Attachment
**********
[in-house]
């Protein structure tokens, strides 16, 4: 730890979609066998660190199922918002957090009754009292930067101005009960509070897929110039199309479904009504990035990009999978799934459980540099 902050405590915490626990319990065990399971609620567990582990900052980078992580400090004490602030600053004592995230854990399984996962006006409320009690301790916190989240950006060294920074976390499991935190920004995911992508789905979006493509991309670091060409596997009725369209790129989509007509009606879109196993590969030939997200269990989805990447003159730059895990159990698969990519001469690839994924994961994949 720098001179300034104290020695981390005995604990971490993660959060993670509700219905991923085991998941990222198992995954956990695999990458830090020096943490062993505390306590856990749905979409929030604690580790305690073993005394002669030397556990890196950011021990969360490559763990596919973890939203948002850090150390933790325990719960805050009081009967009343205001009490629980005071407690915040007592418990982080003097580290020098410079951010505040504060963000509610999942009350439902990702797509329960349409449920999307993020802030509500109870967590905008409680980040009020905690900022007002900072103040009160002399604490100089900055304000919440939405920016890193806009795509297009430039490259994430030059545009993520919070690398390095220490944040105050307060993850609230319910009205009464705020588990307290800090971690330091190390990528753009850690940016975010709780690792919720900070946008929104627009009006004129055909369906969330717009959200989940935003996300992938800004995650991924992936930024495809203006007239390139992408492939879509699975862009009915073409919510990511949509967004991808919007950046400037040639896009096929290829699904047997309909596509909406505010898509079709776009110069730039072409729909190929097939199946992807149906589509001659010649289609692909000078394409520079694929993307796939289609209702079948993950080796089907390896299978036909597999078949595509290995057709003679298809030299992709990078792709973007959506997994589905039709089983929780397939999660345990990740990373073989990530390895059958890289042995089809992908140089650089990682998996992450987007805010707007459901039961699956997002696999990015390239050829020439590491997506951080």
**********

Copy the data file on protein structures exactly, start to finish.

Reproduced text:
[in-house]
């Protein structure tokens, strides 16, 4: 730890979609066998660190199922918002957090009754009292930067101005009960509070897929110039199309479904009504990035990009999978799934459980540099 902050405590915490626990319990065990399971609620567990582990900052980078992580400090004490602030600053004592995230854990399984996962006006409320009690301790916190989240950006060294920074976390499991935190920004995911992508789905979006493509991309670091060409596997009725369209790129989509007509009606879109196993590969030939997200269990989805990447003159730059895990159990698969990519001469690839994924994961994949 720098001179300034104290020695981390005995604990971490993660959060993670509700219905991923085991998941990222198992995954956990695999990458830090020096943490062993505390306590856990749905979409929030604690580790305690073993005394002669030397556990890196950011021990969360490559763990596919973890939203948002850090150390933790325990719960805050009081009967009343205001009490629980005071407690915040007592418990982080003097580290020098410079951010505040504060963000509610999942009350439902990702797509329960349409449920999307993020802030509500109870967590905008409680980040009020905690900022007002900072103040009160002399604490100089900055304000919440939405920016890193806009795509297009430039490259994430030059545009993520919070690398390095220490944040105050307060993850609230319910009205009464705020588990307290800090971690330091190390990528753009850690940016975010709780690792919720900070946008929104627009009006004129055909369906969330717009959200989940935003996300992938800004995650991924992936930024495809203006007239390139992408492939879509699975862009009915073409919510990511949509967004991808919007950046400037040639896009096929290829699904047997309909596509909406505010898509079709776009110069730039072409729909190929097939199946992807149906589509001659010649289609692909000078394409520079694929993307796939289609209702079948993950080796089907390896299978036909597999078949595509290995057709003679298809030299992709990078792709973007959506997994589905039709089983929780397939999660345990990740990373073989990530390895059958890289042995089809992908140089650089990682998996992450987007805010707007459901039961699956997002696999990015390239050829020439590491997506951080």